During the recent Greek election, the Spanish leftist-populist party made no secret of it support for far-left Syriza, so much so that the two party leaders campaigned together. Now, Podemos may have bound itself so closely to the Greek lefties that its electoral fate could follow the fortunes of the Syriza government in Athens. The Financial Times reports:
“Syriza! Podemos! Ven-ce-remos!”
The three words — the last translating as “we will win” — are likely to be on the lips of Podemos supporters on Saturday, as they descend on Madrid for the first mass rally staged by Spain’s new anti-establishment party since it was founded just over a year ago.
… But Podemos has only contested one election so far, and still lacks a fully-formed political programme. “There is a lot of uncertainty over who they are, what their agenda is and over the consequences of their policies,” [Political expert] Mr Fernández-Albertos said.“That means people will look at Greece and compare. The situation in Greece will be much more important [for Podemos] than we expected.”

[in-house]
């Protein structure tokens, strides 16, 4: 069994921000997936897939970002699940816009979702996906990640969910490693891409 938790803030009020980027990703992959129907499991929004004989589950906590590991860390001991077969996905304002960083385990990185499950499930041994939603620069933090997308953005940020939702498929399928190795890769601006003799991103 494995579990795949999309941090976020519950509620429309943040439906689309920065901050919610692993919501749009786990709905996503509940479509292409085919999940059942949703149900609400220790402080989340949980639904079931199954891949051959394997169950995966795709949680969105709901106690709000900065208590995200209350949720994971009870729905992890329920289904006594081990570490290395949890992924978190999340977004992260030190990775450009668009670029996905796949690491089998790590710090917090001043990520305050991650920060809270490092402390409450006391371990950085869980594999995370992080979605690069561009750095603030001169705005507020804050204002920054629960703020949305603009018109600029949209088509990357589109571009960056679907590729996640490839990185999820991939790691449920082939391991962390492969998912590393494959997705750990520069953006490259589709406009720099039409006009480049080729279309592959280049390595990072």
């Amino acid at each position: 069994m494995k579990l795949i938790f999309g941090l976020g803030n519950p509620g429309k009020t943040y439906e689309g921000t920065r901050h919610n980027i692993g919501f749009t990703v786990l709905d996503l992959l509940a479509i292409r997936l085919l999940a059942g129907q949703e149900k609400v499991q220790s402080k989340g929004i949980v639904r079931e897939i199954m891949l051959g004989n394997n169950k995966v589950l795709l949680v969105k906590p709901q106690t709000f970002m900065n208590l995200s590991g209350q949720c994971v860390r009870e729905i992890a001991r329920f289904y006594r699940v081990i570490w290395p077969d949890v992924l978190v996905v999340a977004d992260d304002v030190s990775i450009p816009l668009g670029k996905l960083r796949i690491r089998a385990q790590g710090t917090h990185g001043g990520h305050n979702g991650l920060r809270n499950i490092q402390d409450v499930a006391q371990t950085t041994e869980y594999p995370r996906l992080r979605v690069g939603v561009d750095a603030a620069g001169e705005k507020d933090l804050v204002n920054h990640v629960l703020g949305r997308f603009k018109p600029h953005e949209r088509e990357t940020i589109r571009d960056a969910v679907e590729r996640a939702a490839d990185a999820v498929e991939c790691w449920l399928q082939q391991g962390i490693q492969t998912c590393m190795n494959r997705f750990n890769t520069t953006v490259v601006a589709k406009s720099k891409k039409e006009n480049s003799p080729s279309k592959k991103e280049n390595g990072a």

The emergence of pan-European politics, in which movements are slowly aligning as broadly pro-Mediterranean and in favor of relaxing the euro’s monetary policy on the one hand, or pro-austerity and in favor of a strong euro on the other, cuts both ways. Until now, it has helped populist parties, mostly on the far left, find a common way to appeal to a democratic need and emerge almost from nothing into real political forces. But now one of them has to govern—and all will be judged.